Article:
# Block-Tridiagonal Matrices with tridiagonal blocks

#### The Setup

Using finite differences to discretize the 2d diffusion equation $$\partial_tu=\partial_x\left(A\partial_xu+B\partial_yu\right)+\partial_y\left(B\partial_xu+C\partial_yu\right)$$ we get a block-tridiagonal matrix ($$n$$ by $$n$$ blocks), in which each block is a tridiagonal ($$m$$ by $$m$$) matrix, with ($$x$$,$$y$$ dependent) diffusion coefficients $$A,B,C$$. These diffusion coefficients, and hence the whole matrix, only update every ~50 time steps. We have solved the resulting system with Lapack's banded LU matrix solver, as well as Intel's MKL sparse QR solver.

#### The Problem

Performence is bottlenecked by the matrix factorization. Because the matrix updates so rarely, those matrix decompositions could be skipped most of the time, increasing performance quite dramatically. Because we solve about 1000 of these systems per time step, each with about $$n=200$$ diagonal-blocks, with each $$m=201$$ diagonal elements, storing the decompositions in memory isn't an option. I think the LU decomposition is $$O(n^2m)$$ in space, and experiments with storing the sparse MKL handles after the factorization step also aren't very promising.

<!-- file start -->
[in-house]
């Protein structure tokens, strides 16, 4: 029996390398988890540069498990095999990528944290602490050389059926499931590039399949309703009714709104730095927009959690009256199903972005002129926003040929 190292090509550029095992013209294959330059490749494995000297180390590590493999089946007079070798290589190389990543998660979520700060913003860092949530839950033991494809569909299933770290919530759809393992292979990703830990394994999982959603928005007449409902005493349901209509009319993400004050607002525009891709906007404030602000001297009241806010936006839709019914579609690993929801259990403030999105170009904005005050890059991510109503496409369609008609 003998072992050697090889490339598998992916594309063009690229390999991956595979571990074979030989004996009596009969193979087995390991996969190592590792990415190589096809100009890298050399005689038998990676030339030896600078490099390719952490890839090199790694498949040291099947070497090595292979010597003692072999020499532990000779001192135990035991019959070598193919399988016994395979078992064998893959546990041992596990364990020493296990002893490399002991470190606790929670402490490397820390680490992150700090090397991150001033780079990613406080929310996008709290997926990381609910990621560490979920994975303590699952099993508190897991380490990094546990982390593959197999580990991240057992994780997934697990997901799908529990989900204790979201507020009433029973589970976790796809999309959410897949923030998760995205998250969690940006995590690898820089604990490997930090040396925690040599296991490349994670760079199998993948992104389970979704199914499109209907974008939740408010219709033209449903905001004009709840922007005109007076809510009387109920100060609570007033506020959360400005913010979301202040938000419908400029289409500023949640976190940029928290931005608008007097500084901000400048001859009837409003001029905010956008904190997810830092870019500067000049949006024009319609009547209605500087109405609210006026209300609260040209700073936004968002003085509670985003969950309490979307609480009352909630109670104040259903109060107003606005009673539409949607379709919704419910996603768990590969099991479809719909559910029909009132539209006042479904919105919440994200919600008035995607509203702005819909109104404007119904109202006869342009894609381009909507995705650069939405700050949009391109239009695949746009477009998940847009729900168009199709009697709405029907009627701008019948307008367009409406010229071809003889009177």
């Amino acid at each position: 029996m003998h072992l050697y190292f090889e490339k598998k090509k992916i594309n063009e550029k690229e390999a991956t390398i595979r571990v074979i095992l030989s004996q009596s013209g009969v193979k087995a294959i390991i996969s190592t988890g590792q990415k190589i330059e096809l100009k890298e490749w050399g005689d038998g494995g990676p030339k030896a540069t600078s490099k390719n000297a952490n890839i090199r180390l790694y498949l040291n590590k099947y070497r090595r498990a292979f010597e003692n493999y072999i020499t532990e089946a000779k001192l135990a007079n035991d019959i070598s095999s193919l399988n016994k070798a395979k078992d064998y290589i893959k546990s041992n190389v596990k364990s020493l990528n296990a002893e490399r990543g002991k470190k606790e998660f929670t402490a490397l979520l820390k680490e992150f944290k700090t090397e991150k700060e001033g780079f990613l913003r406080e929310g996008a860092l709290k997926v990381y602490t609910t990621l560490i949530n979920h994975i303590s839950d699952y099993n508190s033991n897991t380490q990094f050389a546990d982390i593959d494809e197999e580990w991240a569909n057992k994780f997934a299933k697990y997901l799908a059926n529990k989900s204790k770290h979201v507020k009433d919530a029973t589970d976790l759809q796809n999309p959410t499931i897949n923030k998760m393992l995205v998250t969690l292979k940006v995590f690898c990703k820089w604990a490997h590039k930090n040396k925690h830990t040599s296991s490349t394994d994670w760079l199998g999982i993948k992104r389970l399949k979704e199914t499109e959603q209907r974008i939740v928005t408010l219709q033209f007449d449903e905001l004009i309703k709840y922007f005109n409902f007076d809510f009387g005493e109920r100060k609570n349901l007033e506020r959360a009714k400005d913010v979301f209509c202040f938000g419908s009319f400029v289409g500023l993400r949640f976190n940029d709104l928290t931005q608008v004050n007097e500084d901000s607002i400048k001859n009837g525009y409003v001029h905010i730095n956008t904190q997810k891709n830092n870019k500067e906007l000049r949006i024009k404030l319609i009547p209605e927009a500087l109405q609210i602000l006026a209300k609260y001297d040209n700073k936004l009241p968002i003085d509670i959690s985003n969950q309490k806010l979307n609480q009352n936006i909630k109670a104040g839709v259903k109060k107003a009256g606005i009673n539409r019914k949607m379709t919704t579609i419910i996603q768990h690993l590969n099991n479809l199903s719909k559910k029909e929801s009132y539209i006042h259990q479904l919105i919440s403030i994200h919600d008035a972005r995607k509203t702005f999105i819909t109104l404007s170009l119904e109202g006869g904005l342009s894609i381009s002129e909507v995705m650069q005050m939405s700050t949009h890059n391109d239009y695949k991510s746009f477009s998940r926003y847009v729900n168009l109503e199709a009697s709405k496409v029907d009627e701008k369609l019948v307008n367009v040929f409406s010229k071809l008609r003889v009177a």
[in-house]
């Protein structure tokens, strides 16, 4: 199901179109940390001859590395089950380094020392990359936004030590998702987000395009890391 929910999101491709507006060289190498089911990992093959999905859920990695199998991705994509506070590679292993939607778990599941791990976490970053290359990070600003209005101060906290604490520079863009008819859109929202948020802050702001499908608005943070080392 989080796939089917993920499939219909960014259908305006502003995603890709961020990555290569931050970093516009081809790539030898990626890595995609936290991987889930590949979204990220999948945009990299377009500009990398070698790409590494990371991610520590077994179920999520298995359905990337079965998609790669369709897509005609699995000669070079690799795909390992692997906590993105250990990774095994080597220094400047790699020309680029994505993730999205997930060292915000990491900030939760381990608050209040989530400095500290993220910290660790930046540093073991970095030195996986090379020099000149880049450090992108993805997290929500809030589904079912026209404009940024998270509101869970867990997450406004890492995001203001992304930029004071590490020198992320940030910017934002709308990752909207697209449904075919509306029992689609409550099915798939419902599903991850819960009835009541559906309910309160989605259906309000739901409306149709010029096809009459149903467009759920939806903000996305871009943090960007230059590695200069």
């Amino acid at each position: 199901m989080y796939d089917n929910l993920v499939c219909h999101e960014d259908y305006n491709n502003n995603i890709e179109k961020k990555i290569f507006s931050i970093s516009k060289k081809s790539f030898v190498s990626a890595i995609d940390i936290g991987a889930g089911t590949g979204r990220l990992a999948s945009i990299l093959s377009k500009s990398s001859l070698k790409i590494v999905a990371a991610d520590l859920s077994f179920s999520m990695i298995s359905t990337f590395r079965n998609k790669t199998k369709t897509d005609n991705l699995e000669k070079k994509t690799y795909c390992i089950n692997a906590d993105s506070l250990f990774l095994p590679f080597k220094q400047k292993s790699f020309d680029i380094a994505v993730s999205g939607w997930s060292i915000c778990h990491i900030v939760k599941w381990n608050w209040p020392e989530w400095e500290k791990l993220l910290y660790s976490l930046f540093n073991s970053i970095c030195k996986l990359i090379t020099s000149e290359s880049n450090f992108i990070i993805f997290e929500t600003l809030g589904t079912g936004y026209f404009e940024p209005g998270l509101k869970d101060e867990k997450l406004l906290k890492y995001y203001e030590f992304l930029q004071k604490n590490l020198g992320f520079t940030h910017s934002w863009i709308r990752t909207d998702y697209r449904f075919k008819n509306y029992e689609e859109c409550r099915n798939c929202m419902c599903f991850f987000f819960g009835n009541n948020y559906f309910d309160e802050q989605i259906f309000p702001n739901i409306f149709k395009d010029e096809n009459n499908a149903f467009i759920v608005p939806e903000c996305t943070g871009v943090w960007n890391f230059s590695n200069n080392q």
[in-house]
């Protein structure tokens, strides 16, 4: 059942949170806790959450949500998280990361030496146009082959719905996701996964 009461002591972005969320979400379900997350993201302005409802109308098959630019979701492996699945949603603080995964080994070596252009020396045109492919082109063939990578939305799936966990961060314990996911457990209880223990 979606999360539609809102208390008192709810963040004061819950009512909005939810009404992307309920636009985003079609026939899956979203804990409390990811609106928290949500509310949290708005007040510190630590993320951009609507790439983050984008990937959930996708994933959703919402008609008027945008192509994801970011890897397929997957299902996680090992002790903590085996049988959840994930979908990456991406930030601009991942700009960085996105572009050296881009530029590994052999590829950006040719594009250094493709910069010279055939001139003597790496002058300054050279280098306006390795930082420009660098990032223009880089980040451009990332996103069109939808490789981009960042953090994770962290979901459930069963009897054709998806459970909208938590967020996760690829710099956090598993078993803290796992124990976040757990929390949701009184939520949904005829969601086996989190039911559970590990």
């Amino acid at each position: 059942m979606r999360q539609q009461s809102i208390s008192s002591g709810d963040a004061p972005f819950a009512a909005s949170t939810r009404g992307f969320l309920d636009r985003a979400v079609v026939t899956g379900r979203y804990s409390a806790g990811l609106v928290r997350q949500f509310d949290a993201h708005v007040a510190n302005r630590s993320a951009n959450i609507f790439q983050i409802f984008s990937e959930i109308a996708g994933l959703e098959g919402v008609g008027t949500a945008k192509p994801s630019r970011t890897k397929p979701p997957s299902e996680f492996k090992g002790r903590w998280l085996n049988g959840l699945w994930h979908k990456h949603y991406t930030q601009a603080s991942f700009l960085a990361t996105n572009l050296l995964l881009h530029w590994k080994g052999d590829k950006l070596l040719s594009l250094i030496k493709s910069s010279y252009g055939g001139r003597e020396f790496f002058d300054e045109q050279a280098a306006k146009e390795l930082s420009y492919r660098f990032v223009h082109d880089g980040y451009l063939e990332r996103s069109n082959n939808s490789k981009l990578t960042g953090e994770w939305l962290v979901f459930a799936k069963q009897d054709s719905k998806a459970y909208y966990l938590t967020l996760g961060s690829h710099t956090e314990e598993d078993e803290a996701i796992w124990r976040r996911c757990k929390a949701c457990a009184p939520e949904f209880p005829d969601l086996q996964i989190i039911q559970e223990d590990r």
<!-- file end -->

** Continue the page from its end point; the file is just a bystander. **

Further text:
I am looking for a way to reuse those computations done for the same matrix, where only the right hand side changes. I considered the block version of the Thomas algorithm, but here we would have to solve tridiagonal systems with tridiagonal matrix right hand sides. Those solutions are dense $$m$$ by $$m$$ matrices. Storing these would bring me back to $$O(nm^2)$$.

Maybe there is a way of tackling this that I'm missing here. Any suggestion would be very welcome.

From my quick experiments in python, I find that a LU decomposition with the permutation strategy MMD_AT_PLUS_A¹ yields to an $$\mathcal{O}(12n^{2.268})$$ number of nonzeros. With m=n=200, this is reduces the weight of 1000 LU's to about 15GB of memory, which I think should be manageable on a modern workstation? Would that work for you?